Martin Necas was busily packing up Saturday at PNC Arena, storing away his gear, ready for a trip back to the Czech Republic. It has been quite a stretch of days for Necas — the forward being drafted in the first round by the Carolina Hurricanes in Chicago, then heading to Raleigh this past week for the Canes’ prospects development camp. “It was a very good week, a very good experience,” Necas said.
They gathered under a big tent near a large hole in the ground for a major announcement: The National Hockey League was coming to North Carolina. In a press conference on May 6, 1997, Peter Karmanos Jr. said he was moving his hockey team, the Hartford Whalers, to Raleigh and renaming it the Carolina Hurricanes. “This is a market where the people have a good feeling about themselves, have a good feeling about the future,” Karmanos said that day.
The Carolina Hurricanes solved a couple of needs Friday by signing defenseman Klas Dahlbeck to a one-year contract that will pay him $850,000 for the 2017-18 season. Dahlbeck, 25, played in 43 games with the Hurricanes in 2016-17, scoring two goals and earning four assists while averaging 13:53 of ice time per game. The Swede, used mostly in the third defensive pairing, also gave the Canes physical play when needed.
Muck Rack makes it simple to find people, tweets, or articles that mention any name, keyword, company, hashtag etc. We've compiled this guide to help you make the most of your search.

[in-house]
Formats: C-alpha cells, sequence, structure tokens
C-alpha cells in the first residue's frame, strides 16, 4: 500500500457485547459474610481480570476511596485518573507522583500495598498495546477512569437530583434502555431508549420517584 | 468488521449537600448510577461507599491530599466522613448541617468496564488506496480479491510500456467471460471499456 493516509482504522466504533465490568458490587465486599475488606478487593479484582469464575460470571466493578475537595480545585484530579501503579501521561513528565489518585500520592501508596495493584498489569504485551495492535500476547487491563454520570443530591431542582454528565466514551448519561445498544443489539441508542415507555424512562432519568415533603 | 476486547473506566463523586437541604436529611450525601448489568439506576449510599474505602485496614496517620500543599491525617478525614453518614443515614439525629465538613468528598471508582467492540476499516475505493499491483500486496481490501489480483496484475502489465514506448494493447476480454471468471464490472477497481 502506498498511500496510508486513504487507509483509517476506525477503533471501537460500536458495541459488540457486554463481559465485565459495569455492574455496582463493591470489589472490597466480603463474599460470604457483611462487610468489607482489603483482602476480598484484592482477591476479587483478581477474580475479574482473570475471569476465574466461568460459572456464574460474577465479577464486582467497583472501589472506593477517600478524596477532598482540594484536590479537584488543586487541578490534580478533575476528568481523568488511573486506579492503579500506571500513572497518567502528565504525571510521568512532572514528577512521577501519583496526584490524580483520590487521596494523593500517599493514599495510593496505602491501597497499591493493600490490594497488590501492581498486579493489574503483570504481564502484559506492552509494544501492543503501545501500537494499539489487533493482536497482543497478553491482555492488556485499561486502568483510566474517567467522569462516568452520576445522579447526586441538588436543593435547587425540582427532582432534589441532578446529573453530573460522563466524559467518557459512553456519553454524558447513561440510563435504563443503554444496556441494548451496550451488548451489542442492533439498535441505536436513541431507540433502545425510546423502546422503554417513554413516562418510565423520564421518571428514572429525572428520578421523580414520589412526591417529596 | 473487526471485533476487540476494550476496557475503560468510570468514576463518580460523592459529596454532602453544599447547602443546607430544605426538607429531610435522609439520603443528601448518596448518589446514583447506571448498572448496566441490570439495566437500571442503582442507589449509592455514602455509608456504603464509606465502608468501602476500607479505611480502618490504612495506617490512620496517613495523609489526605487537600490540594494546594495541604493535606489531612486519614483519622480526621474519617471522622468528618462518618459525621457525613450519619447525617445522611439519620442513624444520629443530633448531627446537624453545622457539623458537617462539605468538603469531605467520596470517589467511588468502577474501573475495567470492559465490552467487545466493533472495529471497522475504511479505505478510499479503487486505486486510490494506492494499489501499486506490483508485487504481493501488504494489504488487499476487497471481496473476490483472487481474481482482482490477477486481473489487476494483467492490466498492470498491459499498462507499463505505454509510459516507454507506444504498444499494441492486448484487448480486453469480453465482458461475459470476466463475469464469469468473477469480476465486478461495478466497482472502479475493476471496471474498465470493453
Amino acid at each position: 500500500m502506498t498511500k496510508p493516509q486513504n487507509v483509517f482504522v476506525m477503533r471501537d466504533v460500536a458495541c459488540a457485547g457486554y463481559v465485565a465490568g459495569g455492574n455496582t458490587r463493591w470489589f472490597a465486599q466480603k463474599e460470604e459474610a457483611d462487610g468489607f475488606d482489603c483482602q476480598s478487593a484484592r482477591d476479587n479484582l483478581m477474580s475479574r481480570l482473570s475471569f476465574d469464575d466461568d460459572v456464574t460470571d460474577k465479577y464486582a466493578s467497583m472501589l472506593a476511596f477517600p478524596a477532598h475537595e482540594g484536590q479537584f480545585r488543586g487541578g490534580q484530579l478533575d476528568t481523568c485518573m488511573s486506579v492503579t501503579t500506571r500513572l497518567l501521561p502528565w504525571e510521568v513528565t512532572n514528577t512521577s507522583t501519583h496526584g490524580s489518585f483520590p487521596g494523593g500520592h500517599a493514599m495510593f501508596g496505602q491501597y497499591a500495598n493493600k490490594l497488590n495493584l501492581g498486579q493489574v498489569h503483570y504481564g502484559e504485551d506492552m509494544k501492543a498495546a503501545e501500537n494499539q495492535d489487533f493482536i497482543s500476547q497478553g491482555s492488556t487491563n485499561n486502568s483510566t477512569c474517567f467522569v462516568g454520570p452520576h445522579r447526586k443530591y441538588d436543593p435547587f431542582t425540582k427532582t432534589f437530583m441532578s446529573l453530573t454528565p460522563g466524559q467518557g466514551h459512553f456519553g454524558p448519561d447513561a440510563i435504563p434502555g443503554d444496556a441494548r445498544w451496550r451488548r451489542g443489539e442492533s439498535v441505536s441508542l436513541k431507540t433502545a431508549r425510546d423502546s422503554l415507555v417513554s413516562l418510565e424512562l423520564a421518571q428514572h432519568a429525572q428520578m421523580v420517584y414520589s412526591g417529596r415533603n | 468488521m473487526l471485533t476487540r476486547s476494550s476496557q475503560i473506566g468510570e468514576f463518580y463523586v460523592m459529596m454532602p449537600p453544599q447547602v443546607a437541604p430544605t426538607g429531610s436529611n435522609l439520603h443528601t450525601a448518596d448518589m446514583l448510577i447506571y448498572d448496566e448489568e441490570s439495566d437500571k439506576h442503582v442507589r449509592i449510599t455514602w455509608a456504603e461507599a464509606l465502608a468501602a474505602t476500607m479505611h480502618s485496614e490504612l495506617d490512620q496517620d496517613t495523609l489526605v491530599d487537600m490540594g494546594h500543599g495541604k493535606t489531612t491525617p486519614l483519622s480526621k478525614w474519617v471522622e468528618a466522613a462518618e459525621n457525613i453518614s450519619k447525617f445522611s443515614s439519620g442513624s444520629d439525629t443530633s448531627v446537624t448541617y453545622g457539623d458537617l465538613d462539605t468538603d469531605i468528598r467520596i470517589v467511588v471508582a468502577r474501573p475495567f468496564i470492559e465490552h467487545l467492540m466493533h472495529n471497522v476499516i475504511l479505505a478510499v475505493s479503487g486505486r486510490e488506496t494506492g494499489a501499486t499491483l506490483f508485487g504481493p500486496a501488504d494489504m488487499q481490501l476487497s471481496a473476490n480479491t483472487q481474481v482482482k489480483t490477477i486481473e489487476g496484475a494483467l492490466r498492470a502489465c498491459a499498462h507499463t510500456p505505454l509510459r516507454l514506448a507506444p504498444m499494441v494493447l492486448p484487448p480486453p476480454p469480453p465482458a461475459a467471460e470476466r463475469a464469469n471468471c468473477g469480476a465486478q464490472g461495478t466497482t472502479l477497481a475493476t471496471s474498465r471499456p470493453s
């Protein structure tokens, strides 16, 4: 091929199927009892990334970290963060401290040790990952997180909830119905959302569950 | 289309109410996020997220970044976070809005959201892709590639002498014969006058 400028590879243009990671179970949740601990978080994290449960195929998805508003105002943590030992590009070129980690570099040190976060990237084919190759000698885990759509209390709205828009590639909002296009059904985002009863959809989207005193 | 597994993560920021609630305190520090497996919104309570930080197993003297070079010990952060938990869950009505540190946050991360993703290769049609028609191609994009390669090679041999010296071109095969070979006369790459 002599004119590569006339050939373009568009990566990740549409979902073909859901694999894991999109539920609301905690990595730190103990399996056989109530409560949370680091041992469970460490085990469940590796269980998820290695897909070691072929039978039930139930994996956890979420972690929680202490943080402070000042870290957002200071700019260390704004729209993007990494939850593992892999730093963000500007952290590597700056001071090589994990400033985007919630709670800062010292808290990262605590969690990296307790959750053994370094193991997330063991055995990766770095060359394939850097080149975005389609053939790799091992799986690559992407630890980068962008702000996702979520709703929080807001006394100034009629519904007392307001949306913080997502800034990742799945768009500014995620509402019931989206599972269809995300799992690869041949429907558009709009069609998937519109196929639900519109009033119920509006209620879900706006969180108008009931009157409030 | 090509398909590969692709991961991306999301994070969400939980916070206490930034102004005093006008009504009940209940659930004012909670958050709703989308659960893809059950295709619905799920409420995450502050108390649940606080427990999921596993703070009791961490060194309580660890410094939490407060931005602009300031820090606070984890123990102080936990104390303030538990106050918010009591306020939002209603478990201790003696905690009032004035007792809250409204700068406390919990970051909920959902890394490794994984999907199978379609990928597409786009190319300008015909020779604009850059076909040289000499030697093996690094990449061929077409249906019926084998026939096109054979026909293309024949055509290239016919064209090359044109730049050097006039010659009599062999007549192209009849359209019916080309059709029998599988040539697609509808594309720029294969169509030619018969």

Selecting a term
Start searching tweets, articles from media outlets, articles mentioned in tweets, journalists'
names, titles and bios with some suggested searches:
Companies or Topics (e.g. iPhone, Microsoft)
Phrases (e.g. "cloud computing") — use quotes to keep the terms together
Twitter handles (e.g. @username) — returns those who have mentioned or replied to
Names (e.g. "David Pogue")
Hashtags (e.g. #sxsw, #london2012)
Bio details (e.g. vegan, Olympics, father)
Muck Rack's Advanced Search allows for many boolean operators.
Find results that mention multiple specified terms, use AND or
+. For example, ensure each result contains both Elon Musk and Mark Zuckerberg by
searching Obama AND Romney or Obama + Romney.
Use the operators OR or , to broaden your search when you'd like either of
multiple terms to appear in results. (This is the default behavior of our search when no operators
are used.) For example, search for democrat OR republican to find results that refer to
Democrats and/or Republicans.
Use NOT or - to subtract results from your search. For
example, searching Disney will yield results about the Walt Disney Company as well as Walt Disney
World Resort. To exclude mentions of Disney World, search for Disney -World or Disney
When using one of these operators with a phrase, enclose it in quotation marks. For example, you can
find results about smartphones excluding Apple's iPhone 4S by searching smartphone -"iPhone
Exact case matching or punctuation
If you're searching for a brand name or keyword that relies on specific punctuation marks or capitalization, you can
find results that match your exact query by adding matchcase: before the keyword you're searching for, like matchcase:E*TRADE .
Use parentheses to separate multiple
boolean phrases. For example, to find journalists talking about having fun in Disney World or
Disneyland, search for ("disney world" OR disneyland) AND fun.
An asterisk can be used to search for any variation of a root word truncated by the asterisk. For example, searching for admin* will return results for administrator, administration, administer, administered, etc.
A near operator is an AND operator where you can control the distance between the words. You can vary the distance the near operation uses by adding a forward slash and number (between 0-99) such as strawberries NEAR/10 "whipped cream", which means the strawberries must exist within 10 words of "whipped cream".